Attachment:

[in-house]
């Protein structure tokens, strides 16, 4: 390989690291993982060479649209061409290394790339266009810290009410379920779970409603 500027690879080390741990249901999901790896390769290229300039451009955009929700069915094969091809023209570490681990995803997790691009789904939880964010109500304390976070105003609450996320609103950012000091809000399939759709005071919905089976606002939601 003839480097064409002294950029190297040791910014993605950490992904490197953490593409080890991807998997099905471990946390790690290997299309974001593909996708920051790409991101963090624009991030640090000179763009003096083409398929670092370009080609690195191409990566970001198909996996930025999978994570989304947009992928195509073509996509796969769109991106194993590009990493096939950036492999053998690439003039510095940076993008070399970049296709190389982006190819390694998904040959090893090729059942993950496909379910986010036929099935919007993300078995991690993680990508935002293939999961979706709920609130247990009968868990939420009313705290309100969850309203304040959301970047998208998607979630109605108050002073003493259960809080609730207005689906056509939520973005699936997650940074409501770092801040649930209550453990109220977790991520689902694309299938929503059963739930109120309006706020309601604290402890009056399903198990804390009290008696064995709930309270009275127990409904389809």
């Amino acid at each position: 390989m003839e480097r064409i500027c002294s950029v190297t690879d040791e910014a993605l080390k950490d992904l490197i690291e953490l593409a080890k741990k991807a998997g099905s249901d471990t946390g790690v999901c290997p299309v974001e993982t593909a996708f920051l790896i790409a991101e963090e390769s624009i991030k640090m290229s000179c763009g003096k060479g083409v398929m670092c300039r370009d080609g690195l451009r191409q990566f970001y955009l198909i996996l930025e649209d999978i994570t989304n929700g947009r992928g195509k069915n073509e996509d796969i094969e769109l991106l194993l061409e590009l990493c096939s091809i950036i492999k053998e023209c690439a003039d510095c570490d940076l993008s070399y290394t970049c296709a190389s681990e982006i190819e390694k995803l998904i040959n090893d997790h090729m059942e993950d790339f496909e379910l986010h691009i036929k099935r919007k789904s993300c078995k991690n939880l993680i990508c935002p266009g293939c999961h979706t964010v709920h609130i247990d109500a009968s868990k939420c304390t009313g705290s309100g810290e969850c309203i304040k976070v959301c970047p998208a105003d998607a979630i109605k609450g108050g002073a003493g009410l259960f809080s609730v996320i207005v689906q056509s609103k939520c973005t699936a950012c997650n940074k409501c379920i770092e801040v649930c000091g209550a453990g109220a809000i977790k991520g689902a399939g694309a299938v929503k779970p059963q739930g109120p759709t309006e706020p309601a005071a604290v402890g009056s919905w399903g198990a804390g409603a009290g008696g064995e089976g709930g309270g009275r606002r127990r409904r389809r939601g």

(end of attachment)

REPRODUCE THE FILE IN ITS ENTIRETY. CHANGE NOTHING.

[in-house]
């Protein structure tokens, strides 16, 4: 390989690291993982060479649209061409290394790339266009810290009410379920779970409603 500027690879080390741990249901999901790896390769290229300039451009955009929700069915094969091809023209570490681990995803997790691009789904939880964010109500304390976070105003609450996320609103950012000091809000399939759709005071919905089976606002939601 003839480097064409002294950029190297040791910014993605950490992904490197953490593409080890991807998997099905471990946390790690290997299309974001593909996708920051790409991101963090624009991030640090000179763009003096083409398929670092370009080609690195191409990566970001198909996996930025999978994570989304947009992928195509073509996509796969769109991106194993590009990493096939950036492999053998690439003039510095940076993008070399970049296709190389982006190819390694998904040959090893090729059942993950496909379910986010036929099935919007993300078995991690993680990508935002293939999961979706709920609130247990009968868990939420009313705290309100969850309203304040959301970047998208998607979630109605108050002073003493259960809080609730207005689906056509939520973005699936997650940074409501770092801040649930209550453990109220977790991520689902694309299938929503059963739930109120309006706020309601604290402890009056399903198990804390009290008696064995709930309270009275127990409904389809």
């Amino acid at each position: 390989m003839e480097r064409i500027c002294s950029v190297t690879d040791e910014a993605l080390k950490d992904l490197i690291e953490l593409a080890k741990k991807a998997g099905s249901d471990t946390g790690v999901c290997p299309v974001e993982t593909a996708f920051l790896i790409a991101e963090e390769s624009i991030k640090m290229s000179c763009g003096k060479g083409v398929m670092c300039r370009d080609g690195l451009r191409q990566f970001y955009l198909i996996l930025e649209d999978i994570t989304n929700g947009r992928g195509k069915n073509e996509d796969i094969e769109l991106l194993l061409e590009l990493c096939s091809i950036i492999k053998e023209c690439a003039d510095c570490d940076l993008s070399y290394t970049c296709a190389s681990e982006i190819e390694k995803l998904i040959n090893d997790h090729m059942e993950d790339f496909e379910l986010h691009i036929k099935r919007k789904s993300c078995k991690n939880l993680i990508c935002p266009g293939c999961h979706t964010v709920h609130i247990d109500a009968s868990k939420c304390t009313g705290s309100g810290e969850c309203i304040k976070v959301c970047p998208a105003d998607a979630i109605k609450g108050g002073a003493g009410l259960f809080s609730v996320i207005v689906q056509s609103k939520c973005t699936a950012c997650n940074k409501c379920i770092e801040v649930c000091g209550a453990g109220a809000i977790k991520g689902a399939g694309a299938v929503k779970p059963q739930g109120p759709t309006e706020p309601a005071a604290v402890g009056s919905w399903g198990a804390g409603a009290g008696g064995e089976g709930g309270g009275r606002r127990r409904r389809r939601g």